Chinese screenwriter Wang Hailin claimed on his Weibo on Thursday (1 September) that, under the request of the Chinese National Radio and Television Administration (NRTA), Chinese artistes are not allowed to use names in foreign languages. This includes names that look foreign.
He explained, “Yang Ying can no longer use Angelababy, and La Mu Yang Zi (which looks like a Japanese name) has to use her Chinese name.”
Although the claim has not been verified, Chinese influencer-turned-actress La Mu Yang Zi’s Weibo post on Thursday seemed to indirectly confirm the news.
She announced that she will be reverting to her birth name Li Jiaqi. She told her fans, “If you find my name difficult to remember, just call me by my nickname Xiao La.”
However, the alleged ban did not sit well with the Chinese netizens.
Some of them questioned if the Chinese state-owned broadcaster CCTV will change its logo, which is made up of English characters. Others felt that it was an “overkill” and mocked that they might as well cancel English classes and ban English songs and international films.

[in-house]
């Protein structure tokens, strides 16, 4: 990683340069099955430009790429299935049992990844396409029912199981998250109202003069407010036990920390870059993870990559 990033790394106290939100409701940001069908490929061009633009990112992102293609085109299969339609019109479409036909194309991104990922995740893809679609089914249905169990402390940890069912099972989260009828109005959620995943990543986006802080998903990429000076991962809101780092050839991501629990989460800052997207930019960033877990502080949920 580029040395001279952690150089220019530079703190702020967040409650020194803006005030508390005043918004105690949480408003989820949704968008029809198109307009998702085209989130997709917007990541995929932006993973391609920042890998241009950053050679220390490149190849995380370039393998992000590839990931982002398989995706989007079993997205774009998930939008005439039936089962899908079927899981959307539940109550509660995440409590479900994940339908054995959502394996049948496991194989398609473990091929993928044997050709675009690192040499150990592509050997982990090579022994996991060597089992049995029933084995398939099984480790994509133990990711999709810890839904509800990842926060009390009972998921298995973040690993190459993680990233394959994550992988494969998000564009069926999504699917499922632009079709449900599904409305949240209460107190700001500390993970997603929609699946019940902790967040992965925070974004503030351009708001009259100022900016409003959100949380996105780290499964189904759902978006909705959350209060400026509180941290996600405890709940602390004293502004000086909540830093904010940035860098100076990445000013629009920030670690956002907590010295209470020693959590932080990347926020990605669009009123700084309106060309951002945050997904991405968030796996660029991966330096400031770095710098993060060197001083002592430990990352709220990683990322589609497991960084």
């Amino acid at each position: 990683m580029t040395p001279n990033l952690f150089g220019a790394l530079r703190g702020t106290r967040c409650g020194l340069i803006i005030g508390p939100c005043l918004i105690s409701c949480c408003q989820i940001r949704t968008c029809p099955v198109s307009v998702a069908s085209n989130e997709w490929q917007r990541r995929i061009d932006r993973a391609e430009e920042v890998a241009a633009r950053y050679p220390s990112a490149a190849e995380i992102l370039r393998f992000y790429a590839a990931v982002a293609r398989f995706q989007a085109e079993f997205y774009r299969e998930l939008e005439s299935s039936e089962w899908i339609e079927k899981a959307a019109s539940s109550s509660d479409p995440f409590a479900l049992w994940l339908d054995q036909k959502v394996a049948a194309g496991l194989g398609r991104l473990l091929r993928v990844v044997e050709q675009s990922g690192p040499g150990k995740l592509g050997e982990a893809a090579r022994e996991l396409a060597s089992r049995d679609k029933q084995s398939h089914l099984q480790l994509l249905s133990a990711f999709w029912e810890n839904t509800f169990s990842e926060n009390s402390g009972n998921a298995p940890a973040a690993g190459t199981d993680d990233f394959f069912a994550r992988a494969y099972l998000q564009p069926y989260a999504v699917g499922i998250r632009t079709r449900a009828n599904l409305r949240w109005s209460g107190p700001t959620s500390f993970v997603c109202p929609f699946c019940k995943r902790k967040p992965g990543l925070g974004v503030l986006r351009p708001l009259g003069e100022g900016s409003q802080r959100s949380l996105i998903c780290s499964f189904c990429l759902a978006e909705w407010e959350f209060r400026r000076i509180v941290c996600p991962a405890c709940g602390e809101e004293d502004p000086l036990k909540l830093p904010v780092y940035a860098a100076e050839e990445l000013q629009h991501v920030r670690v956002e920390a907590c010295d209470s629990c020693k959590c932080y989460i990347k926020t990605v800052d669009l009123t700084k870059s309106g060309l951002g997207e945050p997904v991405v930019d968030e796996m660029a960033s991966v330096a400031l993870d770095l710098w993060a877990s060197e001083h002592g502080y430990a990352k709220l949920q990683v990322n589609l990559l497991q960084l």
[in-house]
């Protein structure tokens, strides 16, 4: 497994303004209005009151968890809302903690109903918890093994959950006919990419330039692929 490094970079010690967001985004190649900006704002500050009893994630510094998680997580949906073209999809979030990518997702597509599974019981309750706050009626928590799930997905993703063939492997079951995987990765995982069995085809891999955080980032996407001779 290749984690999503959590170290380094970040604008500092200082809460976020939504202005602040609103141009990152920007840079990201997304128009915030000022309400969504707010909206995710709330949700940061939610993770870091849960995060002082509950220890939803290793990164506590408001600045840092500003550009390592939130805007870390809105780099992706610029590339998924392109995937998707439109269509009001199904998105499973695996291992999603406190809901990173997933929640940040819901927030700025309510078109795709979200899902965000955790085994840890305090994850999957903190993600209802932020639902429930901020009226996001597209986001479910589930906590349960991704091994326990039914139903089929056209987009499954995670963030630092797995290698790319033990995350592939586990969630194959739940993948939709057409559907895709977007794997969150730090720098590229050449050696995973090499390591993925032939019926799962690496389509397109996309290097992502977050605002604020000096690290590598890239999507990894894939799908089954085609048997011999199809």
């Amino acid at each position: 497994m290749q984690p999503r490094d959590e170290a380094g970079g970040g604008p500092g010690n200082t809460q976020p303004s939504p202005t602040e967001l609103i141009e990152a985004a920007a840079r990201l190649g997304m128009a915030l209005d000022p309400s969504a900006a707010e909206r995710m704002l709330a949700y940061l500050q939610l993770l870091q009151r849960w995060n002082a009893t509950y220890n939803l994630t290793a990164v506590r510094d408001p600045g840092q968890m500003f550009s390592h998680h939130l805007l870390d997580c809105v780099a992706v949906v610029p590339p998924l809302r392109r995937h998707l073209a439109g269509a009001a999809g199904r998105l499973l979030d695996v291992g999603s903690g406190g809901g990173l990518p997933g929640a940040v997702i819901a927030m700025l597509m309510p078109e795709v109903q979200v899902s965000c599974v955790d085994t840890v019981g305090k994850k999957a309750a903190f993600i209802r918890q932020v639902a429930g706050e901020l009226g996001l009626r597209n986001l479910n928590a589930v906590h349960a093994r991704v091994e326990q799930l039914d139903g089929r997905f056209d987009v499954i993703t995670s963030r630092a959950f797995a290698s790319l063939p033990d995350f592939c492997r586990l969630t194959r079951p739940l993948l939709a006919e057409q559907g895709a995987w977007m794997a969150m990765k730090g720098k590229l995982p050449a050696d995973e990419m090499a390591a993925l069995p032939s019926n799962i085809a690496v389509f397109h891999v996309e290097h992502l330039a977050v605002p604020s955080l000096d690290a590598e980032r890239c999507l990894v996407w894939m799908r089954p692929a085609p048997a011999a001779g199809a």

In response to the heated discussion, Wang added that this isn’t a new rule. Since 20 years ago, the NRTA had already requested that drama subtitles cannot have English names. For instance, “Cindy” has to be modified to the Chinese equivalent “Xin Di”.
Apparently, the supposed ban of using English names is not just limited to the media industry.
Last year, some netizens pointed out that a new subway train line in Beijing has changed the naming of the stations. Instead of calling it “XX Station”, they have used “XX Zhan”, which is the pronunciation of “station” in Chinese.
The Beijing Subway had replied then that they started changing some of the station names according to the requirements of China’s Geographical Names Regulations and the Hanyu Pinyin scheme.
Wang has been known for being overly critical towards the Chinese entertainment culture. He has previously called out stars like Xiao Zhan, Dilireba, Cai Xu Kun, and Lu Han. Although some supported his views and understood his concerns, many were offended by his extreme remarks.
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